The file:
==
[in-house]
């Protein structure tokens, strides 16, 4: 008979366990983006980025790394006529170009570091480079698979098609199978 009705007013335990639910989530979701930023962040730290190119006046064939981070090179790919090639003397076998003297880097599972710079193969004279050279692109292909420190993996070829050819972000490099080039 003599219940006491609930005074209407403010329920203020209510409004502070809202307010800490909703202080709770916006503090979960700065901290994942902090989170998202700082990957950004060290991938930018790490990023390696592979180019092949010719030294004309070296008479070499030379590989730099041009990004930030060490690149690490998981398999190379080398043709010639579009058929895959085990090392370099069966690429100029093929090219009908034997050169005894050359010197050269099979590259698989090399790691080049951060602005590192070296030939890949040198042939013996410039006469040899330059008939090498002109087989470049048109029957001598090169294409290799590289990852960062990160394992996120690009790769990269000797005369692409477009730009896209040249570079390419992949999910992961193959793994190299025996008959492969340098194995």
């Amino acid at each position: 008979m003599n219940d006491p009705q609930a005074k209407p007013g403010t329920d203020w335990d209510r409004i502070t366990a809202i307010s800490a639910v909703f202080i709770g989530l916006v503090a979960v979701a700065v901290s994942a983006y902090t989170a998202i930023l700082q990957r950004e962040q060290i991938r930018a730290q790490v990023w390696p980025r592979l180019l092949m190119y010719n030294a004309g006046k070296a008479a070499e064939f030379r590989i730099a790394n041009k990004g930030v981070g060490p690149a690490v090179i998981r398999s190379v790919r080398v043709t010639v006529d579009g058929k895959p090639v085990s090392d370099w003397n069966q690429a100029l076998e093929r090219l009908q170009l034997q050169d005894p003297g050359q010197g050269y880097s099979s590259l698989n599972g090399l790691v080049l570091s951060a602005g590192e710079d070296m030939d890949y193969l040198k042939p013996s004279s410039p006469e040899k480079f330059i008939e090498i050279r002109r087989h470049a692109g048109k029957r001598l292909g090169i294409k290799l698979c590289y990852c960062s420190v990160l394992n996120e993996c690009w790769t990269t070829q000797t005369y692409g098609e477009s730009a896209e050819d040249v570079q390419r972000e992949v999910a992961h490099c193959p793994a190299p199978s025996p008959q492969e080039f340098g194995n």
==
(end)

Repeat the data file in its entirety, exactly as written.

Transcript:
[in-house]
């Protein structure tokens, strides 16, 4: 008979366990983006980025790394006529170009570091480079698979098609199978 009705007013335990639910989530979701930023962040730290190119006046064939981070090179790919090639003397076998003297880097599972710079193969004279050279692109292909420190993996070829050819972000490099080039 003599219940006491609930005074209407403010329920203020209510409004502070809202307010800490909703202080709770916006503090979960700065901290994942902090989170998202700082990957950004060290991938930018790490990023390696592979180019092949010719030294004309070296008479070499030379590989730099041009990004930030060490690149690490998981398999190379080398043709010639579009058929895959085990090392370099069966690429100029093929090219009908034997050169005894050359010197050269099979590259698989090399790691080049951060602005590192070296030939890949040198042939013996410039006469040899330059008939090498002109087989470049048109029957001598090169294409290799590289990852960062990160394992996120690009790769990269000797005369692409477009730009896209040249570079390419992949999910992961193959793994190299025996008959492969340098194995």
């Amino acid at each position: 008979m003599n219940d006491p009705q609930a005074k209407p007013g403010t329920d203020w335990d209510r409004i502070t366990a809202i307010s800490a639910v909703f202080i709770g989530l916006v503090a979960v979701a700065v901290s994942a983006y902090t989170a998202i930023l700082q990957r950004e962040q060290i991938r930018a730290q790490v990023w390696p980025r592979l180019l092949m190119y010719n030294a004309g006046k070296a008479a070499e064939f030379r590989i730099a790394n041009k990004g930030v981070g060490p690149a690490v090179i998981r398999s190379v790919r080398v043709t010639v006529d579009g058929k895959p090639v085990s090392d370099w003397n069966q690429a100029l076998e093929r090219l009908q170009l034997q050169d005894p003297g050359q010197g050269y880097s099979s590259l698989n599972g090399l790691v080049l570091s951060a602005g590192e710079d070296m030939d890949y193969l040198k042939p013996s004279s410039p006469e040899k480079f330059i008939e090498i050279r002109r087989h470049a692109g048109k029957r001598l292909g090169i294409k290799l698979c590289y990852c960062s420190v990160l394992n996120e993996c690009w790769t990269t070829q000797t005369y692409g098609e477009s730009a896209e050819d040249v570079q390419r972000e992949v999910a992961h490099c193959p793994a190299p199978s025996p008959q492969e080039f340098g194995n």